Note on the Romanian edition from Curtea Veche publishing house, translated by Corne
Nirav Savaliya
Aug 05, 2015 rated it really liked it
A Book full of thought provoking aphorisms, makes you think more and more on all the random activities (which you think are random but to some extent aren't!) that takes place around you everyday. This book changes how you look at people, government, organizations in a completely different way. Absolutely amazing finale, explains you why this book is called "The Bed of Procrustes" and why it matters!

Some of his ideas are quiet contradictory with mine and at some point I realized that he thinks h
Jan 15, 2016 rated it it was amazing
"One of the problems with social networks is that it is getting harder and harder for others to complain about you behind your back."
Great read!
Rahul H
Apr 16, 2020 rated it really liked it
4 🌟

A good book especially if you want to gift someone. Few aphorisms are very thoughtful. Some were very absurd. Anyways, I think Mr Taleb has little hostile attitude towards economist 😅.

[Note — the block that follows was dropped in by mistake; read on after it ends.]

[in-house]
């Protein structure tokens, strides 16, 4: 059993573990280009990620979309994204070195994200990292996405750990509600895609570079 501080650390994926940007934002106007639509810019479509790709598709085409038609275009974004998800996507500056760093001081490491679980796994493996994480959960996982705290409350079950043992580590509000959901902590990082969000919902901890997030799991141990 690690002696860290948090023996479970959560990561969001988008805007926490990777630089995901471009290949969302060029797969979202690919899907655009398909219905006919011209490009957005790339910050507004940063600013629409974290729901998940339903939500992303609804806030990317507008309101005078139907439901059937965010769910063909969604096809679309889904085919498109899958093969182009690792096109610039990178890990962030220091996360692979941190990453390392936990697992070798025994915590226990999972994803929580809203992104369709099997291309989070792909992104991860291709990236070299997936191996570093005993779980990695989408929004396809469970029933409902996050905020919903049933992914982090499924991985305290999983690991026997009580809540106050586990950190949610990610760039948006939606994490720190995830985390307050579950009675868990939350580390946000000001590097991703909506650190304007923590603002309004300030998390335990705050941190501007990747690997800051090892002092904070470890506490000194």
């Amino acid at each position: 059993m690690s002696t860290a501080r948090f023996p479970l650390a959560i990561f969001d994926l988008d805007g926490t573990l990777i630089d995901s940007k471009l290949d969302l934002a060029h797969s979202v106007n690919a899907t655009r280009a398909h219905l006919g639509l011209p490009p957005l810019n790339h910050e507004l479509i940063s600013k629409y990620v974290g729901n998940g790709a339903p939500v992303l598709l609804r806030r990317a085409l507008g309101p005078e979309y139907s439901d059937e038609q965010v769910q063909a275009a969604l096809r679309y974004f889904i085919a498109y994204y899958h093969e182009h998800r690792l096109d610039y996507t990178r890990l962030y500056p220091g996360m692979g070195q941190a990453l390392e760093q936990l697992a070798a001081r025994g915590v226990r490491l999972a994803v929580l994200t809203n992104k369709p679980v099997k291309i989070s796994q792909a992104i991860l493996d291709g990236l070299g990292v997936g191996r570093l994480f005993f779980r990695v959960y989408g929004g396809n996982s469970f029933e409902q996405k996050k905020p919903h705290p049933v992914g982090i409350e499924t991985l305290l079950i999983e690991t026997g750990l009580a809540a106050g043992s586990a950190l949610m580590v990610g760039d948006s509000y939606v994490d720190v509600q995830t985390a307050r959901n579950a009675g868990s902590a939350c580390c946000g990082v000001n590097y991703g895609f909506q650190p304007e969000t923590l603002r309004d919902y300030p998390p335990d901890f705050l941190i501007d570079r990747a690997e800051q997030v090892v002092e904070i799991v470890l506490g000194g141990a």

John de' Medici
Jan 11, 2017 rated it really liked it
Have a feeling Academicians and Journalists weren't as psyched for this book... hehe

Mr. Taleb comes across arrogant and blatantly unapologetic in this book, but my oh my there is plenty of truth in what he has to say. We all need a slap in the face every once in a while I guess. There were several directed at me I felt as I went through this...

There a lot of brilliant aphorisms throughout the book... Here are some of favourites:

"I suspect that they put Socrates to death because there is somethi
Wow, what a douche nozzle. This guy claims he has to take a ritual bath after talking with journalists, apparently because journalists are so . . . well . . . not remotely like Nassim Nicholas Taleb. The repeated uses of the terms "sucker" and "loser" also grated. But I suppose a kind and humble person wouldn't have thought of writing a book of aphorisms in the first place. ...more
Apr 05, 2020 rated it it was amazing